What is the dark web and how does it affect us?

The so-called “dark web” ironically owes its existence to attempts to supposedly make the world a safer place.

After the arrival of the internet in the 1990s, American intelligence experts spent the next decade devising a way of communicating online without detection.

Using specialist software known as The Onion Router, or TOR for short, United States Navy coders ensured multiple relays would encrypt messages while hiding their start and end points.

In layman’s terms, you were travelling from A to B via Z to make it difficult for anyone to track your movements and work out where your journey even began.

Needless to say, at some point its security was hijacked and TOR is now shared by anonymous cryptomarkets trading not just information but passports, drugs, guns and even assassins.

Russell Tyner, the crown prosecutor in the CPS’s International Justice and Organised Crime Division, said the very fact the hidden networks operate outside of the reach of internet powerhouses such as Google and Microsoft is a major problem in bringing cases to court.

“Those service providers cannot assist when you are looking to evince the digital footprint people have left,” Mr Tyner said.

“You would normally go to Microsoft and Google and link searches back to a particular IP address. But when people are using Tor, you can’t do that.”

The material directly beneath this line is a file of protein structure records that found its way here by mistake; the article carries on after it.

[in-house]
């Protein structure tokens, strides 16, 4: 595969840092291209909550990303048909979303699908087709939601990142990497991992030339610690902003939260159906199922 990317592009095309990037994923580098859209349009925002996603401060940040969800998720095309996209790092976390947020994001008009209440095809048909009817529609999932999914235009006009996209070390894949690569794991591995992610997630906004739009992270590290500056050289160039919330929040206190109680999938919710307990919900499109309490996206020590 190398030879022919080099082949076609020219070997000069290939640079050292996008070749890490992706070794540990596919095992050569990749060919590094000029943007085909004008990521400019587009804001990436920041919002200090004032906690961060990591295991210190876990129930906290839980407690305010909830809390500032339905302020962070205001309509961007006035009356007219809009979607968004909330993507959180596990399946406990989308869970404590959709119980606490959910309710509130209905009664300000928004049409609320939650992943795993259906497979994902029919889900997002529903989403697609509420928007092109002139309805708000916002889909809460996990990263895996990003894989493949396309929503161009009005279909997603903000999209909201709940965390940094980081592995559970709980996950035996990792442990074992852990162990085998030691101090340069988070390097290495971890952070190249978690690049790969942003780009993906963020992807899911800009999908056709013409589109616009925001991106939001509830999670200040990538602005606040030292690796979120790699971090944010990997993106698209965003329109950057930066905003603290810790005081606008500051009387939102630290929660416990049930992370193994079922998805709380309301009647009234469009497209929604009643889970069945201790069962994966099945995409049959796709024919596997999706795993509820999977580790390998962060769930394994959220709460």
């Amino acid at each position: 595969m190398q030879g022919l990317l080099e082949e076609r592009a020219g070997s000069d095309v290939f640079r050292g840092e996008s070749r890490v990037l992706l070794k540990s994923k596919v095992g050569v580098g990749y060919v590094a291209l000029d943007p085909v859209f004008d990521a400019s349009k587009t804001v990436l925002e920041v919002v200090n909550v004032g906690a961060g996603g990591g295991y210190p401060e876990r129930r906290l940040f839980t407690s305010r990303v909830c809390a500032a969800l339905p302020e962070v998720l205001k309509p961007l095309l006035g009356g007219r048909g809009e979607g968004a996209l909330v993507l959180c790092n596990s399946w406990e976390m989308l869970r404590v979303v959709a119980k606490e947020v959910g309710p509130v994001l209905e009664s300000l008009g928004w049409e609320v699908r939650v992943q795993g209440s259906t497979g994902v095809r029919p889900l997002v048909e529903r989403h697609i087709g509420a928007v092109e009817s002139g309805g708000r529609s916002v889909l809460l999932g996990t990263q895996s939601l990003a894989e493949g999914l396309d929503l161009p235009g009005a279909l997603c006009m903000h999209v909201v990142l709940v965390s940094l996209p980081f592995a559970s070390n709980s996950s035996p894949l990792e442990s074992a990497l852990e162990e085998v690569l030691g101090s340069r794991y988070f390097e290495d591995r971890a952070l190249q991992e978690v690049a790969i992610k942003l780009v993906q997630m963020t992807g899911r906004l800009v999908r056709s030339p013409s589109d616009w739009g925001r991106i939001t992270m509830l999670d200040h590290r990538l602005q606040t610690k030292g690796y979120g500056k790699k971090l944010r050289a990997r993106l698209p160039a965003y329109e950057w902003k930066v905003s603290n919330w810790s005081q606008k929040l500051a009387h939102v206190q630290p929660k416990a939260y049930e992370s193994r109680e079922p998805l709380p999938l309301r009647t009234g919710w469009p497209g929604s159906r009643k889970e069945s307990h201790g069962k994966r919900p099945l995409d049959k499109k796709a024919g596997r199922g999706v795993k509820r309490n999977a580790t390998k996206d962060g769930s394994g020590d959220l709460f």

As the Tor browser scrambles the IP address of the user to make it look like they are working from a different computer - often in a different country - it also presents issues around which law enforcement agency pursues the investigation.

“Even if you locate where the dark web sites are being hosted, what jurisdiction are they in?” Mr Tyner said.

“It raises arcane issues about international policing. The dark web is a place where criminal gangs can be operating in numerous jurisdictions at one time.”

Tighter legislation is promised to curb its use although Zain Javed, chief technology officer at cyber security firm Xyone, based at Lancaster University, said: “All sorts of crazy things happen on the dark web but there is no law that stops people going on it.

“The Computer Misuse Act only comes in when you have done something to commit a crime such as if you purchase drugs.

“With the dark web, people have the freedom to be completely anonymous and do what they want.

“Anything illegal can be found on the dark web from hiring a hitman to drug dealing and buying firearms and weapons.”

* Each day this week we’ve been highlighting how watching a two-minute video could provide “a lifetime online safety”.

Today’s final video looks at the importance of ensuring you complete all updates to your computer.